Michael Markovina has always had a deep love for the ocean, but he never imagined how far it would take him. From 2008 to 2010, along with his girlfriend Linda Schonknecht, Markovina crossed sea, sky and land to find, record and share innovative solutions to saving our marine life.
It was while working with the Wildlife Conservation Society in Gabon that Markovina, a fisheries biologist, came across two coast guards who inspired his epic marine expedition, Moving Sushi. Despite the depressing state of over-fishing and exploitation, the two were working exceptionally hard to create real possibilities for change. Markovina resolved to find similar people across Africa, Europe and Asia who, with positive ideas and projects, are turning a critical situation around. Schonknecht is a photojournalist and, in filming and sharing stories, they hoped to inspire action and “Africanise” solutions.
Travelling from Betty’s Bay to Tokyo and back in “Johnny”, a 4×4 that doubled as their home, Markovina and Schonknecht discovered their thoughts on marine conservation came to be worlds apart from the ones they’d started out with. Over two years, crossing 42 countries, they photographed and filmed individuals who, by adapting solutions to suit their cultures and communities, are proving that change is possible. They soon realised that the real story was not about fish but about what a fish represents to people. And although people are the problem, they’re are the solution.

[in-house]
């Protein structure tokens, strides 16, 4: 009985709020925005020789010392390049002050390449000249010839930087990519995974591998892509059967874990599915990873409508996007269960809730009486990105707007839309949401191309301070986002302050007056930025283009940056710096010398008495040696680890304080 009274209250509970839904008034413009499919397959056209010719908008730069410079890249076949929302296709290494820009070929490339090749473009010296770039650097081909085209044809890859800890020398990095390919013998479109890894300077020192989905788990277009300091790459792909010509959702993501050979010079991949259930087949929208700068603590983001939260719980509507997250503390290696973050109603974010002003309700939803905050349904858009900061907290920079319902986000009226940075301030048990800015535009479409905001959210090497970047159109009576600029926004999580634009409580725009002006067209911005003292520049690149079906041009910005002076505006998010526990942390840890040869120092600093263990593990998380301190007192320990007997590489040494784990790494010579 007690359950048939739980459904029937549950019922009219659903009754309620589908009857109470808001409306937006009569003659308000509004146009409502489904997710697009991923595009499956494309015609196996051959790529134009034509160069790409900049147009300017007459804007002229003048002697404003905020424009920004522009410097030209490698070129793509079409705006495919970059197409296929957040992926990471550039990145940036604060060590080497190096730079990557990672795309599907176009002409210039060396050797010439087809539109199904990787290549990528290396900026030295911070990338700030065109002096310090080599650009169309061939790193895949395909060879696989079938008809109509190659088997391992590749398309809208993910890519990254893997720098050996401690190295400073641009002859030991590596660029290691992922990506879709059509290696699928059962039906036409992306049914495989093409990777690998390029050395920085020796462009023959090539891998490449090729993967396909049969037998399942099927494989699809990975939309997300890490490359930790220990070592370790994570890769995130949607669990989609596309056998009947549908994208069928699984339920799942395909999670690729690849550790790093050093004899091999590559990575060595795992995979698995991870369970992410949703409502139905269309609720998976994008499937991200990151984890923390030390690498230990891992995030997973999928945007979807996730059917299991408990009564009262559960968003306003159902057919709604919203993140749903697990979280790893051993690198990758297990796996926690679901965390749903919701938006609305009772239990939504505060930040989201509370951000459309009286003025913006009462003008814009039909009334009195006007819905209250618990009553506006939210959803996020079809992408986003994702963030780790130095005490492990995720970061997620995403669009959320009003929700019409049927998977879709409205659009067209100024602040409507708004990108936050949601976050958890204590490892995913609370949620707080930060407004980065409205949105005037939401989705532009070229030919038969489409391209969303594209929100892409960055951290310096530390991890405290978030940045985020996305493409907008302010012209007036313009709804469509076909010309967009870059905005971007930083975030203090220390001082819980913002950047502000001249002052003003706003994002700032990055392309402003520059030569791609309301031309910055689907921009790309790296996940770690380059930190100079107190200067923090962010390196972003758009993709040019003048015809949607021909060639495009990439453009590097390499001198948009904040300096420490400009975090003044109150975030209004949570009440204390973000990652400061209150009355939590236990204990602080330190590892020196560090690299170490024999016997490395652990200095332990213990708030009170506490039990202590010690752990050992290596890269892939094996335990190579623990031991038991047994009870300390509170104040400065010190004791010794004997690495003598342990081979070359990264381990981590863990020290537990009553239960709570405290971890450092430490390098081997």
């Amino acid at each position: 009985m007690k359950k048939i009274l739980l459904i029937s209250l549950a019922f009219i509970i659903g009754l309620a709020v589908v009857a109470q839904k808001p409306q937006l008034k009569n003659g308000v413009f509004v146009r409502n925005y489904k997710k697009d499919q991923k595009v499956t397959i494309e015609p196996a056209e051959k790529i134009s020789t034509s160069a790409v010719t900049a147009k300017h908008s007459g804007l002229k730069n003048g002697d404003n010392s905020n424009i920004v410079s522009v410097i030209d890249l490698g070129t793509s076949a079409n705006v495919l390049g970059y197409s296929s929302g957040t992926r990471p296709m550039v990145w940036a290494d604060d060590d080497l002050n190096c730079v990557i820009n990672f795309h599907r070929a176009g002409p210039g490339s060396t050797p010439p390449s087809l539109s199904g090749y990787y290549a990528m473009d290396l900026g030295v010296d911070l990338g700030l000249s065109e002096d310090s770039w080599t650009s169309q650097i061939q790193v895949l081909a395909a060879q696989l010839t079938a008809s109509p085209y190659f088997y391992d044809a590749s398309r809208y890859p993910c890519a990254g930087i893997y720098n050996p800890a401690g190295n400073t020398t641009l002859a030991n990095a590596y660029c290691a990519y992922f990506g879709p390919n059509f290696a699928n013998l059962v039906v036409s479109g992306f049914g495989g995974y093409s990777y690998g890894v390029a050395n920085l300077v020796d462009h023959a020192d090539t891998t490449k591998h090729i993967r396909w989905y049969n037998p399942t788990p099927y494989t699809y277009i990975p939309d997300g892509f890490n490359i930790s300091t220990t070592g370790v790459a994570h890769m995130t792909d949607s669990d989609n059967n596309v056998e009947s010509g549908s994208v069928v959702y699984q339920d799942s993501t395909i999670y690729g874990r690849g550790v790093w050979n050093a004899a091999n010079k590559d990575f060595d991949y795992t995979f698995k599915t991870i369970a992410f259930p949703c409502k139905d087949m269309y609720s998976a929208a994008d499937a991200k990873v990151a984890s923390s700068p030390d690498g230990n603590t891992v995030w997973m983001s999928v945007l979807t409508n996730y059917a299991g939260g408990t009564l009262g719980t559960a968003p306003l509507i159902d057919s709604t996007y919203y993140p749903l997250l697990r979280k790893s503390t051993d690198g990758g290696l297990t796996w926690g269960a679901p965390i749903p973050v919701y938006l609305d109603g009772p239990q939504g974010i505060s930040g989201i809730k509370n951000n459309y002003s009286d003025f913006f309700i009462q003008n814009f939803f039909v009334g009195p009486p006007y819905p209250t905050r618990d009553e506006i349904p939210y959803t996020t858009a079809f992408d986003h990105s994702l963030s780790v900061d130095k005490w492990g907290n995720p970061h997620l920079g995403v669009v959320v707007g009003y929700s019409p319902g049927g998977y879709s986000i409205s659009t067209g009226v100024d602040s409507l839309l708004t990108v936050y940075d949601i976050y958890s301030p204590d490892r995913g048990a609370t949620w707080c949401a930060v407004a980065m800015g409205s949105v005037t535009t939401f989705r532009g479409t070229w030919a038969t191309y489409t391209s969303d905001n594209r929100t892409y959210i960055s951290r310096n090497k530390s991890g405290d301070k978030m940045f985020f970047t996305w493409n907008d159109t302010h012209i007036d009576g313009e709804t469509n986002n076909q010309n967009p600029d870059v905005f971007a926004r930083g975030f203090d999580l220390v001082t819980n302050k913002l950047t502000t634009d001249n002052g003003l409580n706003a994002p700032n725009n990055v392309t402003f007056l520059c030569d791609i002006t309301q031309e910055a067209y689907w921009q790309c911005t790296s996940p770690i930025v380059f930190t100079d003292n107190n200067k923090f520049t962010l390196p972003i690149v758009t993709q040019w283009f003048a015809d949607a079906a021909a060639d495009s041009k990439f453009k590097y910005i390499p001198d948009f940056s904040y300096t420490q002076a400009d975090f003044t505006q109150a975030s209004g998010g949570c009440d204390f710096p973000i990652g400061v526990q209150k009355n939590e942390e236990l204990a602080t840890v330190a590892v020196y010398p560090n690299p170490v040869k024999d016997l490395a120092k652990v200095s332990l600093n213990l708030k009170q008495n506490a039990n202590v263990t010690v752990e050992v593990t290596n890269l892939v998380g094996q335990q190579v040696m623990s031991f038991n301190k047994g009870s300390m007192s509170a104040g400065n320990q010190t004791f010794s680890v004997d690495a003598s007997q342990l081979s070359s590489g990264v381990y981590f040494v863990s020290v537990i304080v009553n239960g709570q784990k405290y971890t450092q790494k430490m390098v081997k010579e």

In addition to a documentary, photographic exhibitions and talks, Markovina started TEDxSeaPoint — a local, self-organised event, in the tradition of TED, which brings people together to share “ideas worth spreading”. Like Moving Sushi. It’s part of his grand plan to link people globally and, in sharing ideas, change the fate of marine life. Despite another ambitious expedition — diving from Mozambique to Somalia — 30-year-old Markovina believes his foray into saving what he loves most is just beginning.
— Lu Larche